Firewall Architecture in the Cloud

By Jon Granger May 10, 2022

In my last blog, I explained why you need a firewall in the cloud. Now, let’s talk about the how. Typically, customers have two different deployment models of their cloud network infrastructure: the flat VNet/VPC and then the hub and spoke model (most network engineers will recognize this model, shout out to DMVPN). There is this concept of the “Landing Zone,” which is more a framework than a thing. A good landing zone will pay for itself as you scale out your cloud environment, as it allows you to add workloads in a modular approach. If you find that you have to re-invent the wheel each time you move a workload to the cloud, then take that as a sign. It is time to evaluate your landing zone.

Below, you’ll find an example of the two architectures mentioned with a few pros and cons for each.

NOTE: I will use Azure for these examples, but the same principles apply to any cloud.

Flat VNet/VPC



Easier to manage (at first), friendlier to ClickOps

Very prone to misconfiguration


Blast radius for network changes/state file is the entire cloud footprint rather than the specific prefix (VNet/VPC)


Prone to finding limitations for different clouds for single VNet/VPC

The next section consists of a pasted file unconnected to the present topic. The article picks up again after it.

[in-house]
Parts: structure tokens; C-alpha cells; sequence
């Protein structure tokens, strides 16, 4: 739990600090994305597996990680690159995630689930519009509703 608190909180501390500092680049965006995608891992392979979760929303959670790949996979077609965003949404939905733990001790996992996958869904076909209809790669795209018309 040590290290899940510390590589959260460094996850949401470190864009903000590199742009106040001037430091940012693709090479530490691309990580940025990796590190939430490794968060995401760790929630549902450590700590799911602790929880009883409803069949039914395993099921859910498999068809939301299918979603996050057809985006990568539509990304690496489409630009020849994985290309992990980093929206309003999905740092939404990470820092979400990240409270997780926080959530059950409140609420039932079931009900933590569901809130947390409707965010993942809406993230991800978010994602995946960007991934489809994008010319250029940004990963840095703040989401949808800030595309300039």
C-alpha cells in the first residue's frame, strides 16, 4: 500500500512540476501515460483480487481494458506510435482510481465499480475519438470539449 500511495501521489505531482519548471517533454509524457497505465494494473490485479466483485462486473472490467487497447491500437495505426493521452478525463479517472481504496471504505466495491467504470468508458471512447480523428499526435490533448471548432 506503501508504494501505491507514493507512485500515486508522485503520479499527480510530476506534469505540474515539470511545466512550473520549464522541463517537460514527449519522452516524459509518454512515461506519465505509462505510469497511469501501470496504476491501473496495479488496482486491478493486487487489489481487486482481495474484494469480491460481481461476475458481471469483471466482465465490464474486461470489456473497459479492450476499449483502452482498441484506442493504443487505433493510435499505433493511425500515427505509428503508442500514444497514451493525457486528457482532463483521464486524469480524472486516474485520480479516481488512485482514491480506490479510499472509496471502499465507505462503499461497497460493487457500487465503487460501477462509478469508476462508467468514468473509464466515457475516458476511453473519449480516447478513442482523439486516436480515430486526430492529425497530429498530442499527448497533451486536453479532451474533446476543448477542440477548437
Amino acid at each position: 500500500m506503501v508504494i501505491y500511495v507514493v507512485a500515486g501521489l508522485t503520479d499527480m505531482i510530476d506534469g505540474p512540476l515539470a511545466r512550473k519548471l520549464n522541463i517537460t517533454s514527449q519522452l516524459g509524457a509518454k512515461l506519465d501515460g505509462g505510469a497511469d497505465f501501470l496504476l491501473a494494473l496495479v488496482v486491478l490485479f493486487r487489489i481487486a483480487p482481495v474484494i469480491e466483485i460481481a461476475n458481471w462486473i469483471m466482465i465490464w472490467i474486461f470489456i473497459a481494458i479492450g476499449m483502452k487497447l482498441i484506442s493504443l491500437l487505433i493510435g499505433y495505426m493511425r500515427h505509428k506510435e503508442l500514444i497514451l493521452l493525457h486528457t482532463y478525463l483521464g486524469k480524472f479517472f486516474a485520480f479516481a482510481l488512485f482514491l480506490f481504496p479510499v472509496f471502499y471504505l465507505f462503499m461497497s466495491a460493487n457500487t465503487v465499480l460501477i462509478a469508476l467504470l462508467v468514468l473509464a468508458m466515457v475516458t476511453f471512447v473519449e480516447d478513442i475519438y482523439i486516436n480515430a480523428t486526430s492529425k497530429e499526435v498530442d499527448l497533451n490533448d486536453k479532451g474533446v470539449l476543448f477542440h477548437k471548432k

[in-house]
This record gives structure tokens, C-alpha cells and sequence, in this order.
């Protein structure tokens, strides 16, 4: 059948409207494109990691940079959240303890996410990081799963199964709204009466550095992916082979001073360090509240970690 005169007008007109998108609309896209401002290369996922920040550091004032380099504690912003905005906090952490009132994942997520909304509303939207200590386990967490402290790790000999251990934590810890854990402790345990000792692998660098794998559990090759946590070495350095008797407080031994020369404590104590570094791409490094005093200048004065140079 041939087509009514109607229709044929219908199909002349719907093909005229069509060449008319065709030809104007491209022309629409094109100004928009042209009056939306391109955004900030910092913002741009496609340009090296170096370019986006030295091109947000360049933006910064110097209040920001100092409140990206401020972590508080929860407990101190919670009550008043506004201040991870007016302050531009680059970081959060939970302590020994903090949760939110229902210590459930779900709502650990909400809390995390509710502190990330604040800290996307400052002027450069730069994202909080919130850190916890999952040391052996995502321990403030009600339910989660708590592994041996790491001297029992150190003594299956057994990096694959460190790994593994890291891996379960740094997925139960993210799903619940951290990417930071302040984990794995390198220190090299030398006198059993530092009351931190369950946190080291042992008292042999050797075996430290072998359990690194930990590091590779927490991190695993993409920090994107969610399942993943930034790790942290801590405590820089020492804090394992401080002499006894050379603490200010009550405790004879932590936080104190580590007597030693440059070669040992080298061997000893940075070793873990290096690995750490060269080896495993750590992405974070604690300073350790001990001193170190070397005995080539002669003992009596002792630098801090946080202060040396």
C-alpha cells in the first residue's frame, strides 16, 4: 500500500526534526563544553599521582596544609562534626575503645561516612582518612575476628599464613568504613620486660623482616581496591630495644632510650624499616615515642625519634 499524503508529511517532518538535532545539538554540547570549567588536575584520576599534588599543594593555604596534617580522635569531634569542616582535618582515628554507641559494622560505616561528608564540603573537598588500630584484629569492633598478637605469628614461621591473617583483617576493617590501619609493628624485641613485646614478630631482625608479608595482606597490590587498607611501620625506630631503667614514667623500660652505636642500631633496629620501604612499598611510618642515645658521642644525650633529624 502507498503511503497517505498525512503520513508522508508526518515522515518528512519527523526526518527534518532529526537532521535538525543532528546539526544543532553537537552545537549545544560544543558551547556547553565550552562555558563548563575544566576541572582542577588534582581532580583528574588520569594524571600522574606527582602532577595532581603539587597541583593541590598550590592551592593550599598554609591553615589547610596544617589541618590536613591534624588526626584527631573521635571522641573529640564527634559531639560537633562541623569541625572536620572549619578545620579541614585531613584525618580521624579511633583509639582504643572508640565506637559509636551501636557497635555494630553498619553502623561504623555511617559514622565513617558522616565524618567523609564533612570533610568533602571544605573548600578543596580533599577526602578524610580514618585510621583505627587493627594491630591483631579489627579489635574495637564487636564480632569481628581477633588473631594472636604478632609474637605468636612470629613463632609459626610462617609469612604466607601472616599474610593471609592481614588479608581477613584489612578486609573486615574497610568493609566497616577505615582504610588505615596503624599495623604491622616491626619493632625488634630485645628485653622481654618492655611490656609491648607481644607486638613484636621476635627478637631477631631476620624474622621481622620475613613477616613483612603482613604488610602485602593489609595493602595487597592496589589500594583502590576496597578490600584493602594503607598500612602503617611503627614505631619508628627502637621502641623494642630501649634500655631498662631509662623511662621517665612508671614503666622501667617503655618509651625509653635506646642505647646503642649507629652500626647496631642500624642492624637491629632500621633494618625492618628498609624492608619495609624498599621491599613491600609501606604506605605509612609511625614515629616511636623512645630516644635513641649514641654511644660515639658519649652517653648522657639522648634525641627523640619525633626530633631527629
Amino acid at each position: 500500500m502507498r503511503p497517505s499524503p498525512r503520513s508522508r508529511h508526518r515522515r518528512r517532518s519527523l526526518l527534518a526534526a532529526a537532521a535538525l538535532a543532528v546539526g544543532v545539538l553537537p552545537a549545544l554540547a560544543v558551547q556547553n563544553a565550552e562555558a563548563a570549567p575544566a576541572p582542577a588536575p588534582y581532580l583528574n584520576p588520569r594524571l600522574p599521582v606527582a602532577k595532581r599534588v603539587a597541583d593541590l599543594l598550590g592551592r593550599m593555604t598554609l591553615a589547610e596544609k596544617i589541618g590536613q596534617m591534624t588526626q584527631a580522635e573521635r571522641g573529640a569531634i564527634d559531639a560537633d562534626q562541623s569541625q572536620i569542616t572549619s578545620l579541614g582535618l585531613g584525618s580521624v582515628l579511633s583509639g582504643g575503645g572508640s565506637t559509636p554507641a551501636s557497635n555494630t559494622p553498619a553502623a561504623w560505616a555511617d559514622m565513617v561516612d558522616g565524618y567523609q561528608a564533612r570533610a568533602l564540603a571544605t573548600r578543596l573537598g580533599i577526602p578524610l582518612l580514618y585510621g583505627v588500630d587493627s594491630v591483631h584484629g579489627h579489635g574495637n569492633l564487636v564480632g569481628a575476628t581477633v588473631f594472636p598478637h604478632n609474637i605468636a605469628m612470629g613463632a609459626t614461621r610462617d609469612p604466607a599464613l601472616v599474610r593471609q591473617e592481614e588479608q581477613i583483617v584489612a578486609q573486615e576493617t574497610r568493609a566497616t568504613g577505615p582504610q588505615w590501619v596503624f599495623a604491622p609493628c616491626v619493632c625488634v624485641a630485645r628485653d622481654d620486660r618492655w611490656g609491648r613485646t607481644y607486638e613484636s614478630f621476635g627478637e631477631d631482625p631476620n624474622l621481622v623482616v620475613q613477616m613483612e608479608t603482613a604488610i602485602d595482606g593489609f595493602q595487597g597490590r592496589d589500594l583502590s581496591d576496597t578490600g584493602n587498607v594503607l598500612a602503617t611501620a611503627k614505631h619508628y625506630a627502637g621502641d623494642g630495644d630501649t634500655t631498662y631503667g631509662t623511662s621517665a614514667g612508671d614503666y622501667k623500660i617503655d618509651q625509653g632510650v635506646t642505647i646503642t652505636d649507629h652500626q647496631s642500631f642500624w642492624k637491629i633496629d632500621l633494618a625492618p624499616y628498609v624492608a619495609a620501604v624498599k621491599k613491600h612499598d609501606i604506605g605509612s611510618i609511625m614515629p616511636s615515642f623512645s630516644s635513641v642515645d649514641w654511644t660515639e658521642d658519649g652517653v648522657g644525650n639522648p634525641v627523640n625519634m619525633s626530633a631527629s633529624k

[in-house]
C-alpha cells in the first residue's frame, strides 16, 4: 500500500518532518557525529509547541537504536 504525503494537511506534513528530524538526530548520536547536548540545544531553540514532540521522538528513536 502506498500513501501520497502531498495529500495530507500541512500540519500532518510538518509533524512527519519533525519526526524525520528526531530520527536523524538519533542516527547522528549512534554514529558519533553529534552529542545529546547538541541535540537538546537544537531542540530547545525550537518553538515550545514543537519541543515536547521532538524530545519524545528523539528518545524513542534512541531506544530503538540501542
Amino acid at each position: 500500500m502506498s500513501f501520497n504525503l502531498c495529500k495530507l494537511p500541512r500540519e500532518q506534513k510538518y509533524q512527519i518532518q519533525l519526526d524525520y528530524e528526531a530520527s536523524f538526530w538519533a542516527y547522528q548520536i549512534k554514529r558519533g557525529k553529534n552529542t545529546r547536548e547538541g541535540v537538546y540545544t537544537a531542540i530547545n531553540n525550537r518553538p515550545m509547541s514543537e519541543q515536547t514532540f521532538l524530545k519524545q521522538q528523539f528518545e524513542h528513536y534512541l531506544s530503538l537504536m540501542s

As the environment grows larger, the management overhead multiplies drastically


Very hard to achieve macrosegmentation

Hub and Spoke

Once landing zone is set up, workloads become modular deployments and very rarely require any changes to the hub More expensive due to peering. Not much, but enough to call out

The blast radius for network changes/state file is the VNet/VPC the changes are being conducted in

More complex than flat architectures

Bypasses most VNet/VPC limitations since you will deploy a new VNet/VPC for each workload and life cycle


Macro segmentation by workload very achievable


Resource organization becomes easier with very defined silos for resources



At this point, there are probably two reactions:

  1. That looks just like what we have deployed… Is that what we need?
  2. I’m not in the cloud yet, can this guy just tell me which architecture I should deploy?

The answer to both of those questions are the words that any executive hates: “It depends.” There are some very key factors in what architecture you should deploy and follow. Some of those factors include (not in any particular order):

  • What size is the team that will be administering the environment?
  • What are the plans for workloads going into the cloud? (Is there a target workload for the near future? Or is the organization going cloud first?)
  • What SLAs are expected for the workloads that are being migrated to the cloud?
  • What skillset does the organization have?
  • Are there any compliance requirements for the workloads?

There are plenty more, but this is an example of what we at ivision help customers map out when planning a cloud journey. It is important to have a clear vision and a defined North Star for this journey. If not, the moment you realize the vision is gone is typically when the cloud bill is outrageous and there aren’t a lot of answers as to why it is so expensive.

Interested in consulting ivision for your cloud needs? Check out our current cloud capabilities or reach out to get started today.